Campaign to save the Kilburn tin church
Campaigners are urging volunteers to volunteer to help save the Kilburn tin tabernacle
Campaigners are urging residents to donate their skills to help restore one of London’s last surviving tin churches.
The grade II listed Kilburn tin tabernacle was built in 1862 and used as a place of worship until the 1920’s, before being taken over by the Willesden and St Mary’s Sea Cadets, who transformed its interior to resemble a boat.
However the future of this iconic building, in Cambridge Avenue, Kilburn, was thrown into doubt earlier this year when owners Genesis Housing Group hinted they may have to sell it because of safety fears over electrical problems which forced the cadets to move out.
The repair bill was estimated to cost as much as �230,000.
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But now campaigners and Genesis have united to launch a major fundraising drive to save the iconic, landmark, which includes an anti-aircraft gun and mockupof a ship’s bridge.
And they are calling on budding archaeologists, fundraisers and builders to donate their time and skills to return the church to its former glory.
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One of those leading the campaign is Ed Fordham, a local historian who also worked to save the nearby Gaumont State from closure.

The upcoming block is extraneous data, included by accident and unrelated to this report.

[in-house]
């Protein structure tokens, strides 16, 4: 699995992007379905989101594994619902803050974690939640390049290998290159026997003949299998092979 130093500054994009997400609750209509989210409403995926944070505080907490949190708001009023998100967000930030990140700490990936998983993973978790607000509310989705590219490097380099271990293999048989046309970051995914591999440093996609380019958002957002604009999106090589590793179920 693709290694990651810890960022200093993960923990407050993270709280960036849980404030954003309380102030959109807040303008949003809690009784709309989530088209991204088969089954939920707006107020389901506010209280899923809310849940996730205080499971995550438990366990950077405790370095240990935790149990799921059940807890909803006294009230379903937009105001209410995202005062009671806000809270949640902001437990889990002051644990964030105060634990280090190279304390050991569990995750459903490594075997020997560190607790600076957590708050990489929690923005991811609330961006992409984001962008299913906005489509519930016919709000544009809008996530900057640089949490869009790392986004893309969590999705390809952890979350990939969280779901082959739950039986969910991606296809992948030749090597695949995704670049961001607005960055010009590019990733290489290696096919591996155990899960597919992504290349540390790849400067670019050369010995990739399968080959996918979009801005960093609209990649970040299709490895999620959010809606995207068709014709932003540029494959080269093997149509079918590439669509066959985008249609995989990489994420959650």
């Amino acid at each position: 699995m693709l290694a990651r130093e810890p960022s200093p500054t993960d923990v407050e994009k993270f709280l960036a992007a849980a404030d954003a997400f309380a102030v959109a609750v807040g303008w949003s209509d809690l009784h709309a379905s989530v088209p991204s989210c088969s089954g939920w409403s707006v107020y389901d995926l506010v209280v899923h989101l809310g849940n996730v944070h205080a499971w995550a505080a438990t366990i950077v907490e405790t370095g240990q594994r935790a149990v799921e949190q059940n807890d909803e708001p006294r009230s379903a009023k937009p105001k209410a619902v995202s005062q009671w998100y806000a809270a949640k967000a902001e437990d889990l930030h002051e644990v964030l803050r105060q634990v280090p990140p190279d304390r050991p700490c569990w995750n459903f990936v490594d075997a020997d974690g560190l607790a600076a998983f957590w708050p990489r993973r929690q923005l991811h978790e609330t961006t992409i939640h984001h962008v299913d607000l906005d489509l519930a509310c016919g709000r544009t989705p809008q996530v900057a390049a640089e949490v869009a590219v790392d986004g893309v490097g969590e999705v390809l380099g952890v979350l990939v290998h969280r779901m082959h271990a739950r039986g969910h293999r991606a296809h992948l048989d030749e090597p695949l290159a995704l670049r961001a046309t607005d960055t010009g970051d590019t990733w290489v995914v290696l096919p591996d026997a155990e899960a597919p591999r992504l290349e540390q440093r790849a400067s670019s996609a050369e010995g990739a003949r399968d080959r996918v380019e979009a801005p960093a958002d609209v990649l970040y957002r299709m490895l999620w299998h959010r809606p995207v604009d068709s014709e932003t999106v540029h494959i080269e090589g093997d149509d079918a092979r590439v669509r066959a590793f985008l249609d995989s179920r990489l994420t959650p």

He said: “There is nothing else like this building here in Kilburn.
“It gives us a unique insight into what Kilburn was and could be. It is probably one of the most fascinating buildings in the whole of London as it is completely unique.
“We want to open it up to the community and turn the surrounding area into a communal garden for Kilburn residents.
“But to realise this ambition we desperately need young people with energy, lawyers, architects and people who enjoy fundraising to give us a hand.”
The tabernacle’s caretaking committee have organised a concert at the church for the end of January, and Mr Fordham says they desperately need to get the building in ship shape by then if the concert is to go ahead.
It is estimated that it will cost around �50,000 to get the church open again, and �400,000 for full restoration work.
Mary East, chairwoman of the caretaking committee, said: “There is huge enthusiasm for the building and we are putting it back on the map.
“We need to get the church into a fit state of repair so that members of the public can come in and put on events.”
Tin tabernacles became a common sight in England during the 19th century, when the large scale production of iron saw churches made of corrugated iron built across the country.
However, most were torn down during the post war years, and the Kilburn tin church is one of just two remaining in London.
For further information about the campaign contact